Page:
Laws, Regulations & Annotations

Property Taxes Law Guide – Revision 2017

Government Code Provisions

Provisions Relating to the California Land Conservation Act of 1965 (The Williamson Act)

Chapter 7. Agricultural Land*

Article 1. General Provisions

Section 51200

51200. Citation of chapter. This chapter shall be known as the California Land Conservation Act of 1965 or as the Williamson Act.

History.—Stats. 1967, p. 3214, in effect November 8, 1967, added "or as the Williamson Act" to the first sentence.

Note.—Section 1 of Stats. 1999, Ch. 1018 (SB 985), in effect January 1, 2000, provided that the Legislature hereby finds and declares all of the following:

(a) The long-term conservation of agricultural and open-space land is critical to the welfare of the people of California.

(b) The Williamson Act (Chapter 7 (commencing with Section 51200) of Part 1 of Division 1 of Title 5 of the Government Code) has succeeded in keeping large amounts of agricultural land in agriculture for more than three decades by providing long-term, enforceably restricted contracts, and property tax benefits to participating farmers and ranchers.

(c) The people of the state have made significant investments in local government subventions to offset property tax revenue loss and the cost of administering local agricultural preserve programs.

(d) Strong and consistent state and local enforcement of the restrictions required under the Williamson Act is necessary to preserve the constitutional benefit of preferential assessments for contracting landowners, and to protect the state's considerable investment in the conservation of agricultural and open-space land.

(e) The interpretation of compatible recreational uses has expanded well beyond the types of uses originally contemplated by the Legislature as being consistent with the agricultural or open-space character so greatly valued by the people of California, and local governments should be provided more specific guidance on the latitude for those uses.

(f) Some owners of contracted land are seeking to establish multiple legal parcels to circumvent local restrictions on minimum parcel sizes on land for which the original parcel size was an element of the contract.

(g) Existing provisions of the Williamson Act do not require that local zoning of designated agriculture preserves be consistent with the minimum parcel size under the act, and without that requirement the purpose of the act can be seriously undermined by subminimum parcel sizes and incompatible uses within those preserves.

(h) Some local governments have approved or are considering approval of large-scale mining or other uses that would terminate and replace or irreparably diminish the agricultural uses on contracted lands, while still receiving both tax benefits and qualifying for subventions from the state.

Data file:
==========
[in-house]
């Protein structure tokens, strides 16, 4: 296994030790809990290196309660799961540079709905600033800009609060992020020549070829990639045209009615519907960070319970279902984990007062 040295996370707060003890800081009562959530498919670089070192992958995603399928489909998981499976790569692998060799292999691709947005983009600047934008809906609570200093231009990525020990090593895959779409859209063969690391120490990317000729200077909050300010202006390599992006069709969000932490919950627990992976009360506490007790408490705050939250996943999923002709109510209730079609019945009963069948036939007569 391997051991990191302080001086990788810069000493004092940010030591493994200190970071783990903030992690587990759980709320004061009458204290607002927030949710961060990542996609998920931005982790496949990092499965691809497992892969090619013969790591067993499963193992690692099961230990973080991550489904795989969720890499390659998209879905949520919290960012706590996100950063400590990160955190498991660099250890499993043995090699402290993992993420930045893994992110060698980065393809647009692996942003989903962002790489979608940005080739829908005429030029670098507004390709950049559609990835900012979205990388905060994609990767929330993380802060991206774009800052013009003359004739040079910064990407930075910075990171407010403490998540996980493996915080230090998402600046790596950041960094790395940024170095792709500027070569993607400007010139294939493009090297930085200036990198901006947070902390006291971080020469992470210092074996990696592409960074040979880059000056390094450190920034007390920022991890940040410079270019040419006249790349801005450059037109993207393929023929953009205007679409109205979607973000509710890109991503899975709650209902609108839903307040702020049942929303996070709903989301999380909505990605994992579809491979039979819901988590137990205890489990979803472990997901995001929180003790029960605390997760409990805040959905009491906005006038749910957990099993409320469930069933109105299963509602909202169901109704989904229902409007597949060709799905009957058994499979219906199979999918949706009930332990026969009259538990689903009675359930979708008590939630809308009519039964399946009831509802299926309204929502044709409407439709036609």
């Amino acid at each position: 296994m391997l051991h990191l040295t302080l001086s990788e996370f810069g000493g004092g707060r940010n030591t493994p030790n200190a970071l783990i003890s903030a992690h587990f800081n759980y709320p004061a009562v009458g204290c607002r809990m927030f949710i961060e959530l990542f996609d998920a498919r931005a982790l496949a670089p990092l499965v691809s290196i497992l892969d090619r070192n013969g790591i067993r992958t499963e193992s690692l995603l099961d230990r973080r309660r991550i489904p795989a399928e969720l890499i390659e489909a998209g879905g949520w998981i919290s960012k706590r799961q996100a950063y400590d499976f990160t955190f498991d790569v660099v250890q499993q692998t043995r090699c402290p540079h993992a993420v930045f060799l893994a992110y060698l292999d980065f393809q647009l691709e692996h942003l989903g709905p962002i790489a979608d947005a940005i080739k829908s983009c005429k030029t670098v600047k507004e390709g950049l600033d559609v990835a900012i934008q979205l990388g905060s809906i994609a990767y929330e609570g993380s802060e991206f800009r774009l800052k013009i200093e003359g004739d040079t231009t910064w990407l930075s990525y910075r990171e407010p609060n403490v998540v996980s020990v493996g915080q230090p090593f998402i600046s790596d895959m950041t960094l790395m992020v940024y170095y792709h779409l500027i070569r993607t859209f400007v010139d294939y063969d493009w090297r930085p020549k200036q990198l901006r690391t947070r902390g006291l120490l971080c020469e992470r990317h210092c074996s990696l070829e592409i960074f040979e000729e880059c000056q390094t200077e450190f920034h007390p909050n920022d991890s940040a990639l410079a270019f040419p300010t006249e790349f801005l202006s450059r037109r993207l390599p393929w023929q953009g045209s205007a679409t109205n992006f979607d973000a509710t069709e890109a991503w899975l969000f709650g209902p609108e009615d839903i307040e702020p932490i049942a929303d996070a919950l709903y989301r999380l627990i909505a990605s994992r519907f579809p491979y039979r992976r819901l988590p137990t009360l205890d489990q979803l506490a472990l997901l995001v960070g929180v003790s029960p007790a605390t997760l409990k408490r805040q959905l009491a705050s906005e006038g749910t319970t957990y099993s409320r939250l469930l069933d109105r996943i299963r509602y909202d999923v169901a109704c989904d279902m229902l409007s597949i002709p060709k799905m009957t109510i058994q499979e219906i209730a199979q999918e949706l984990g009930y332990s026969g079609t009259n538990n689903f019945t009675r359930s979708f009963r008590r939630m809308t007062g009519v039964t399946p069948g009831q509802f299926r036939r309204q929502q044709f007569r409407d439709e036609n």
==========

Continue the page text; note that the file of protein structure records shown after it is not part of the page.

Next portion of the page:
(i) The latitude provided by the Williamson Act to participating local governments is not, and has never been, so great as to make uses that are not inherently related to, or beneficial to, the agricultural or open-space character of contracted land permissible under the compatible use provisions of the Williamson Act.

(j) Some local governments have approved proposals for subdivision maps or parcel maps on Williamson Act contracted land that met the minimum parcel size requirements in the Subdivision Map Act (Division 2 (commencing with Section 66410) of Title 7 of the Government Code), even though the result has been the creation of housing developments on property under contract that continues to receive tax benefits and state subventions.

(k) More specific guidance is needed, in concert with the careful enforcement of the Williamson Act by administering local governments, so that the result will not excessively curtail the latitude of local governments to manage agricultural preserves and Williamson Act contracts.

(l) Focusing development pressures, infrastructure funding, and investment funds away from agricultural preserves will increase the urban benefits of the program by making more funds available to develop or redevelop within existing urban boundaries.

(m) The long-term conservation of agricultural and open-space land will additionally benefit urban areas by ensuring that a steady supply of high-quality, low-cost fresh foods is available to urban residents, by providing open-space uses that benefit the public seeking escape from the closeness of urban society, and by conserving world-class agricultural soils.

Construction.—A contract between a landowner and a county hereunder, entered into at a time when the existing zoning permitted all agricultural uses, including accessory buildings, without the necessity of obtaining a discretionary permit and providing that land would be restricted to agricultural and compatible uses, could not reasonably be interpreted as a promise by the county that the zoning would not be changed. The contract thus did not preclude the county from enacting and enforcing more restrictive zoning to conform to the California Coastal Act (Pub. Res. Code, 30000 et seq.). Delucchi v. Santa Cruz County, 179 Cal.App.3d 814. This act is implemented by a city or county through the establishment of agricultural preserves consisting of agricultural and other vacant lands, and the execution of long term contracts with land owners who are willing to restrict the land uses of their property to agricultural and similar endeavors; thereafter, the lands must be assessed for city or county tax purposes according to the restricted land use, not necessarily the highest and best use. Borel v. Contra Costa County, 220 Cal.App.3d 521. Acceptance by the Bureau of Indian Affairs of land into trust does not void restrictions on the land under a contract established pursuant to this Act. Friends of East Willits Valley v. Mendocino County, 101 Cal.App.4th 191.

* Unless otherwise noted Chapter 7 was added by Stats. 1965, p. 3377, in effect September 17, 1965.